I’ll start with a broad idea (not my own) that I believe is generally true: all around the world, local architectural forms have grown organically, mostly out of rural communities, in response to distinct physical environments. A few examples: throughout the floodplains of Southeast Asia, homes rise on stilts to allow the monsoon floods to pass underneath. In the Alps, steeply pitched roofs shed heavy snows. And in the arid mountains of Peru, thick adobe walls keep homes cool during the day and warm at night. In the same way, Nepal’s buildings are largely a product of the land the Nepalese inhabit: in a country of hills and mountains, with few flat and open spaces, rather than sprawling across acres of land, rural homes go vertical: cooking and livestock on the ground floor, sleeping quarters on the second floor, and grain storage in the attic. As for materials: the roads that would ordinarily connect small towns to larger cities are frequently washed out by the rains; as a result, rural villagers (around 81% of Nepal’s population lives in rural areas) often forgo modern materials like steel and reinforced concrete in favor of mud and stone, which can be collected on site. The combination of these attributes – tall homes, with heavy walls built from weak and brittle materials – creates a vulnerability to earthquakes matched hardly anywhere else in the world.
In April 2015, the Mw7.8 Gorkha earthquake stuck between the two major cities in Nepal, Kathmandu and Pokhara. While both urban centers experienced some damage, it was really the rural communities – specifically, these homes made of mud and stone – that took the full force of the shaking. Driving through the countryside a few days ago, a year and a half after the event, the signs of damage are still very obvious, each one a dark cousin to the vulnerabilities above: collapsed walls, piles of broken earth and rock, and landslides across landscape as if it had been only a few weeks ago. It’s not terribly surprising that the recovery has been slow – few roads exist into these villages, and accessing them even to quantify the damage has been excruciating for the government and other organizations. Of the damage and loss estimates that exist, few even bother attaching a dollar value to these self-built homes. Aside from some support immediately after the event, the longer-term recovery of these rural areas has largely faded from the consciousness of the international community.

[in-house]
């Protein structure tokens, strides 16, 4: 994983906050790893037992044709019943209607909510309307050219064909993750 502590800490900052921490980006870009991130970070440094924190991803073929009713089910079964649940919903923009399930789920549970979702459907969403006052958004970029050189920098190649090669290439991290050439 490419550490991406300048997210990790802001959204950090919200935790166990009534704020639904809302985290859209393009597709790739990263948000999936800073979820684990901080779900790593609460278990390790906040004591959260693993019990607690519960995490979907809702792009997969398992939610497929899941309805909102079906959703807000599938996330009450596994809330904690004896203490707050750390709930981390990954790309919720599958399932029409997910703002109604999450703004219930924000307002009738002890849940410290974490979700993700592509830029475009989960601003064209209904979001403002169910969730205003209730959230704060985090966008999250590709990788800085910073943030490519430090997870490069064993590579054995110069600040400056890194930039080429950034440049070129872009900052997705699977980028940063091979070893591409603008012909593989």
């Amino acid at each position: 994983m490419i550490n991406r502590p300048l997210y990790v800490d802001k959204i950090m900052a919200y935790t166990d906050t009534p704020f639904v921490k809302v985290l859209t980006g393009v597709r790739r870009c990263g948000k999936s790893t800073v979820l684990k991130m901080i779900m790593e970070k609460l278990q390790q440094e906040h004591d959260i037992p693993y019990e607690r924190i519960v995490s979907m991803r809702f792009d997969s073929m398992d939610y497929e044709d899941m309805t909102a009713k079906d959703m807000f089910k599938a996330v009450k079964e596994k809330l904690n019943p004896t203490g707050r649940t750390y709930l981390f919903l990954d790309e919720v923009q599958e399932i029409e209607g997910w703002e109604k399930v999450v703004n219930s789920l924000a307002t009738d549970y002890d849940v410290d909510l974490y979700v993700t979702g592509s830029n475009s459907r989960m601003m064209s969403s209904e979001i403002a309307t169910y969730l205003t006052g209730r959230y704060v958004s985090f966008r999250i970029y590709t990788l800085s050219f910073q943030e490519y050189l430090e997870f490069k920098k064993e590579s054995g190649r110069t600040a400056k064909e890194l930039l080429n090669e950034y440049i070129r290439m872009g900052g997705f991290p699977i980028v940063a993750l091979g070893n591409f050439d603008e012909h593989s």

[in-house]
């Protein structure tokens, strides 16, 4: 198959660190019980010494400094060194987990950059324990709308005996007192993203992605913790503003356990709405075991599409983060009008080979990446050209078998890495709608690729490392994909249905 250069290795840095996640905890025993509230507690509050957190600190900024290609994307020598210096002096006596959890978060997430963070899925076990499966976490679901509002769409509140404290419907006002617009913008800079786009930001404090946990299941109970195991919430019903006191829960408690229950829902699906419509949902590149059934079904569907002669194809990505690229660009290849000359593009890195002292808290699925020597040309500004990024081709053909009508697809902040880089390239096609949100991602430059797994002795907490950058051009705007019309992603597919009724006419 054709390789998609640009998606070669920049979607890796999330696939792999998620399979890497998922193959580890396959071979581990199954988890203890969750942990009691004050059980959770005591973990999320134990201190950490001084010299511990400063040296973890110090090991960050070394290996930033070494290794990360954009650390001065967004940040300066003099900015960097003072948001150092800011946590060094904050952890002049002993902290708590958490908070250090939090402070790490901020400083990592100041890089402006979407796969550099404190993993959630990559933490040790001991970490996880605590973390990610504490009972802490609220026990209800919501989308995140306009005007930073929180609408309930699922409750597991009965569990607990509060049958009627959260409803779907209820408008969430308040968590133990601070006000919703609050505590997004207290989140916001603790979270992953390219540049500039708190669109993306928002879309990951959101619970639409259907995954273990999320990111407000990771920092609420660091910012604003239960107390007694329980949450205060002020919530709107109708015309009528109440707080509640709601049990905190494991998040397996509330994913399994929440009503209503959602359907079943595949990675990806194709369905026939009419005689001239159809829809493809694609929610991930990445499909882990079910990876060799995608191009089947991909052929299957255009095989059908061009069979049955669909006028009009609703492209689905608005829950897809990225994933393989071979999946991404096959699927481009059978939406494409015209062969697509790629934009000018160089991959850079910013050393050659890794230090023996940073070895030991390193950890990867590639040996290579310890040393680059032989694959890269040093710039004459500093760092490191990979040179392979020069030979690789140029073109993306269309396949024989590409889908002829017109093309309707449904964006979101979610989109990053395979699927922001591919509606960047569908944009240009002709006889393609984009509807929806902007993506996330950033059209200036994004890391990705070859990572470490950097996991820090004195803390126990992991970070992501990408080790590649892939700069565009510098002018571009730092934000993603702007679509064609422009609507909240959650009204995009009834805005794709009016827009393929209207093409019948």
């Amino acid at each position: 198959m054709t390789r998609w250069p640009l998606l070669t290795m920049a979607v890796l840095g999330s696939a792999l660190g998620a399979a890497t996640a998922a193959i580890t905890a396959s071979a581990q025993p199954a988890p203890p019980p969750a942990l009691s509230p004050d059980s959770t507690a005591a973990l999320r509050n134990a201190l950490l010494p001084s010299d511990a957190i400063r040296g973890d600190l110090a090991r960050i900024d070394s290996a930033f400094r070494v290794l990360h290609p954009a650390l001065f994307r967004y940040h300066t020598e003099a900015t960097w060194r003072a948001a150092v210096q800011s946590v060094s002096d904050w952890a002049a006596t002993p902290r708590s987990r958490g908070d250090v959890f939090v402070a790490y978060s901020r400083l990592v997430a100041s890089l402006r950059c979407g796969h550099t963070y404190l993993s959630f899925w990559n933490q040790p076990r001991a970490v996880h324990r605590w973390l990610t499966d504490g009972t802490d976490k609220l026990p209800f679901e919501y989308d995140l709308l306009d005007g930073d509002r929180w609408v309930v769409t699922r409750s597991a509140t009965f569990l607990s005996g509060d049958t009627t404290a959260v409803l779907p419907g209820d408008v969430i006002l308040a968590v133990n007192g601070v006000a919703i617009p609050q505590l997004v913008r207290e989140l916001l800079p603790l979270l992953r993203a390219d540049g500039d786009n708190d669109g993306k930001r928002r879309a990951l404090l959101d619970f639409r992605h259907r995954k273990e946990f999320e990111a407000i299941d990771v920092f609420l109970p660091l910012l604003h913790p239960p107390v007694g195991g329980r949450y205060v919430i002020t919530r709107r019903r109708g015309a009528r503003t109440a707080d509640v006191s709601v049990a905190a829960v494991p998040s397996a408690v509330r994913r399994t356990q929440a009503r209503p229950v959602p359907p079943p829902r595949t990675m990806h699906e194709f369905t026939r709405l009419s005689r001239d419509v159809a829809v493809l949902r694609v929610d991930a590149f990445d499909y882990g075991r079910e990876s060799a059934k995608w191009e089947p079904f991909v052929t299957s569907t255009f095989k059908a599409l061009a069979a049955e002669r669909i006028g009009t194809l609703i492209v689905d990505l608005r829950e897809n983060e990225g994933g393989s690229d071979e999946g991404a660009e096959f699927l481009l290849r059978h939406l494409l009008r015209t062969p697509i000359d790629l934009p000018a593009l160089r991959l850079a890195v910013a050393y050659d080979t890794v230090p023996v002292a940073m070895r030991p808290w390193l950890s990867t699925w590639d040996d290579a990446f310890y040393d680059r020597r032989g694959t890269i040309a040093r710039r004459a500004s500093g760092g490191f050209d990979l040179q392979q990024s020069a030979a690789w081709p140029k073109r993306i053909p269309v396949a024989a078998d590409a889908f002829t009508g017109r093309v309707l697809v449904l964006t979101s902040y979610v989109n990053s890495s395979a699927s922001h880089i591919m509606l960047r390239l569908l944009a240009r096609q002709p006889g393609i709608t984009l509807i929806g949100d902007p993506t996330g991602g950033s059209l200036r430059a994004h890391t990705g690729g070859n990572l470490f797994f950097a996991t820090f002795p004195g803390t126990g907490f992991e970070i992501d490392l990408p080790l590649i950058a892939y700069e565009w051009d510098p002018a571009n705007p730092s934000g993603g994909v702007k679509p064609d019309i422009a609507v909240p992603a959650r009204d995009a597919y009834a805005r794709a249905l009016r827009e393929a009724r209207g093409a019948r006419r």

Village of Dhunkharka
And yet, the outlook for the villages is not entirely bleak. After the event, the Nepali government promised subsidies of around USD$2,000 for any homeowner whose house was severely damaged or collapsed in the earthquake. Just this week, the first installments (around $500) were disbursed to the first round of eligible homeowners, aiding homeowners and communities to hire builders to construct new homes. Although it may sound low, relative to Nepal’s GDP per capita ($732), the housing subsidy is quite substantial (by comparison, in 1989 after the Loma Prieta earthquake, FEMA offered loans – not grants – of $30,000 to homewoners, at a time when US GDP per capita was around $22,900). Still, the reality remains: to build a traditional mud and stone house – even without any additional earthquake-resistant features – costs $10,000 to $12,000. One in compliance with the Nepali code (the code allows unreinforced masonry homes) and the cost can rise to $15,000.
At the moment, the government’s official line is that the housing subsidy is given only for new home construction. Enter Build Change’s current project in Dhunkharka, a region about four hours southeast of Kathmandu. Here, Build Change engineers are working to demonstrate the technical viability of repairing and retrofitting existing homes that were damaged (but not collapsed) in the earthquake. So far, the results are promising – retrofitting an existing home, even with some repairs to damaged walls, costs significantly less than building a new code-based home (around $3,000 vs. $15,000), and construction is notably faster (around three weeks vs. two months), leading homeowners to have shelter more quickly. If the retrofit project were replicated at scale, it’s likely the total cost for each home could drop entirely within the subsidized amount from the government, if the government were to view repairs and retrofits as a feasible alternative to new construction. Right now, this is a big “if”.
Home repair and retrofit in progress in Dhunkharka
So, fingers crossed that the thoughtful engineering and construction Build Change is doing gains traction among local and national leaders. Whether this work is enabled by the Nepalese government may mean the difference between safe housing and no housing for hundreds and thousands of rural families affected by the earthquake.